Introduction_Fall2011 - Investments and Security Markets...

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Investments and Security Markets George Korniotis 514J Jenkins Building University of Miami Coral Gables, FL 33124 Email: [email protected] Phone: (305) 284-5728. Fall 2011
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Lecture Notes 1 Investment Theory: Introduction Covers BKM, Chapters 1 and 2 (Partially). Main Topics 1. Introduction 2. Why do people invest? 3. What role does financial markets play in the growth of the economy? 4. Main goal of investment 5. Risk versus uncertainty; Gambling versus investing 6. Theoretical foundations FIN 320 Lecture Notes, Korniotis, Fall 2011 Page 1
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1. Introduction: A Thought Exercise To understand the importance of financial markets and investments, imagine a world in which there are no financial markets and people are not allowed to invest. How would such an economy operate? Micro-Level (Investors) No financial institutions that would allow lending and borrowing. There will be no loans, no credit cards. Cash only economy. Can save only using cash (a “financial instrument” with small negative return = inflation rate). Difficult to smooth consumption. Macro-Level (Firms, Economy) Entrepreneurial activities would not be encouraged and rewarded and therefore public companies would not exist. Resources may not channeled to economic activities that need them the most. Slower economic growth. Social welfare reduced. Overall financial markets provide the “plumbing” for a well func- tioning economy. FIN 320 Lecture Notes, Korniotis, Fall 2011 Page 2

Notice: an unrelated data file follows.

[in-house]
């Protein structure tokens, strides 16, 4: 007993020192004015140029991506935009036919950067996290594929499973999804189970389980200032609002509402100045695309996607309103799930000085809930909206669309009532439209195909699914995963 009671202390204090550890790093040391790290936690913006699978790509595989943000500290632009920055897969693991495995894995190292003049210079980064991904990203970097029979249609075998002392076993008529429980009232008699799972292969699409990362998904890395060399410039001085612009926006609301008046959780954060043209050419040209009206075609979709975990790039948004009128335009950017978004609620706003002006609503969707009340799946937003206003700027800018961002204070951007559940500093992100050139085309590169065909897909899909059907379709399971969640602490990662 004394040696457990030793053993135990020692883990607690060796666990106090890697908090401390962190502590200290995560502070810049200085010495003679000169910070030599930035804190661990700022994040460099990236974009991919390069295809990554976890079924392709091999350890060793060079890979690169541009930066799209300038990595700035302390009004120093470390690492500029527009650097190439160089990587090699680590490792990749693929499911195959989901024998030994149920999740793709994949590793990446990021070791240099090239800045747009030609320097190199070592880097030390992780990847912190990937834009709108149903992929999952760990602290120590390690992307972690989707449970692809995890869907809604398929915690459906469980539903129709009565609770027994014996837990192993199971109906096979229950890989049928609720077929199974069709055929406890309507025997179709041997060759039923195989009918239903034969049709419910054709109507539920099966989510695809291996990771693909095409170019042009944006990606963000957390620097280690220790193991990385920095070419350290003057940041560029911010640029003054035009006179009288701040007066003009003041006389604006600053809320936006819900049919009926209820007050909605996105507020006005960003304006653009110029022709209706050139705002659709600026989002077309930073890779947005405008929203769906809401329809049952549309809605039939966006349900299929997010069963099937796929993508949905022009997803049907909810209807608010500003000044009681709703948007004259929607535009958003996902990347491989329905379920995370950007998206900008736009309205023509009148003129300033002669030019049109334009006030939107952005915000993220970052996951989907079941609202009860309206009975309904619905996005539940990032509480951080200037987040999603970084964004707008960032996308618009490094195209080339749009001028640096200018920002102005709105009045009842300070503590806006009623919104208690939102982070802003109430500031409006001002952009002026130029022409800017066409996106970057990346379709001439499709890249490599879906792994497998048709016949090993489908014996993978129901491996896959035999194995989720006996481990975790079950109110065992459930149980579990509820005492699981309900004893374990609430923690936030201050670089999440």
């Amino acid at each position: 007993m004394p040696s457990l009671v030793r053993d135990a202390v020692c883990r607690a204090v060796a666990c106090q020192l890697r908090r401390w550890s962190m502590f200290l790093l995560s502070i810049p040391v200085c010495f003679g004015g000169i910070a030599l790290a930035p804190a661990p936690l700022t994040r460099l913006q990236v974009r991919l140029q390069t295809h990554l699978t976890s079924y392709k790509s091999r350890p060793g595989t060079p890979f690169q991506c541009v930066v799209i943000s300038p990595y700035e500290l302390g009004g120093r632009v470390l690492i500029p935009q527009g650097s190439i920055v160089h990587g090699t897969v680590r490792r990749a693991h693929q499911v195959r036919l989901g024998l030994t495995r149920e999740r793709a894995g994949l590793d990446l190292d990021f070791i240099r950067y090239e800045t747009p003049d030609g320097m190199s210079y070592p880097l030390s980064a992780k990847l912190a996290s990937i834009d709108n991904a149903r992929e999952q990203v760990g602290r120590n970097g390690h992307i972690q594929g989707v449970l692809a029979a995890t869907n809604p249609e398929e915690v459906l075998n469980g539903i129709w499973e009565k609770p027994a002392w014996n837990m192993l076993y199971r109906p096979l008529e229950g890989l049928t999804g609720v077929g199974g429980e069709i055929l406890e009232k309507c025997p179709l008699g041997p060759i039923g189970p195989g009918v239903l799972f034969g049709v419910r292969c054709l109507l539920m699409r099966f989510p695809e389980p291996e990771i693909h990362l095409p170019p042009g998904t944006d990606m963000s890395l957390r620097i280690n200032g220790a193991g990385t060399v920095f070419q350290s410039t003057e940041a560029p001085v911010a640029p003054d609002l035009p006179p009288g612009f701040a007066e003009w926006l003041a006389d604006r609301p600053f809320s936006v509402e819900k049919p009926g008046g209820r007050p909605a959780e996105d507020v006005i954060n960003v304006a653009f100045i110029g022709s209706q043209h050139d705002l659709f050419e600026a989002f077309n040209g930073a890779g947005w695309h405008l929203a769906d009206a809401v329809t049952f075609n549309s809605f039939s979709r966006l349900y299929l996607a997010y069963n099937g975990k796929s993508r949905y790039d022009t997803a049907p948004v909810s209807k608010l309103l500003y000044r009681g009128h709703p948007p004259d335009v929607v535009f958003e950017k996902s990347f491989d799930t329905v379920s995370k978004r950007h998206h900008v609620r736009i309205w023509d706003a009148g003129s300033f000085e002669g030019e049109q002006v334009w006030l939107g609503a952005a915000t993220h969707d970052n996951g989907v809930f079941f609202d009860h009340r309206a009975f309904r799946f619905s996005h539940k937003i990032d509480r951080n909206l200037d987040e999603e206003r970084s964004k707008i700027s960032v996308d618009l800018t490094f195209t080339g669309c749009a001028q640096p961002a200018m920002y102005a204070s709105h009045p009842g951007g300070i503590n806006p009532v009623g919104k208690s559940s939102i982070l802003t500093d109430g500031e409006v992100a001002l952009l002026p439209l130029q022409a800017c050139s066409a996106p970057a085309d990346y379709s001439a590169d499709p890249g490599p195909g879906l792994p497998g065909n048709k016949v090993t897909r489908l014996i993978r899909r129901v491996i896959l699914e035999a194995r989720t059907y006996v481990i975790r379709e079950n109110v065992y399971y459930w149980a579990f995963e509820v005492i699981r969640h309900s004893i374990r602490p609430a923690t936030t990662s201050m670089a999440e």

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What is an investment? Sacrifice something of value now (i.e., commit some resources now), expecting to benefit from it in the future. Why? You would only make this sacrifice if the benefit from future consumption is expected to be higher than the benefit of consuming now. For example, we want to save for retirement while young and employed. This goal can be achieved by purchasing financial assets. Financial assets: claims on real assets such as land, buildings, technology, machinery, knowledge, human capital, etc. The holder of the financial asset gets a part of the cash flow generated by these real assets. There are three factors that are likely to influence an individual’s investment decisions. Risk Aversion: T-bills, Bonds, Stocks, Index funds, ETFs, Ac- tive mutual funds, Options, etc. Investment Horizons: Short term versus long term capital gains. Taxes: Dividends versus capital gains. FIN 320 Lecture Notes, Korniotis, Fall 2011 Page 3
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2. Why do people invest? To smooth consumption: People do not like sudden shocks and wish to maintain a constant (and, hopefully, an increasing) standard of living. The desired consumption level might be determined by the aver- age past consumption level (“internal habit”) or the consumption level of the neighbors or peers (“external habit”). People’s consumption needs vary with age.
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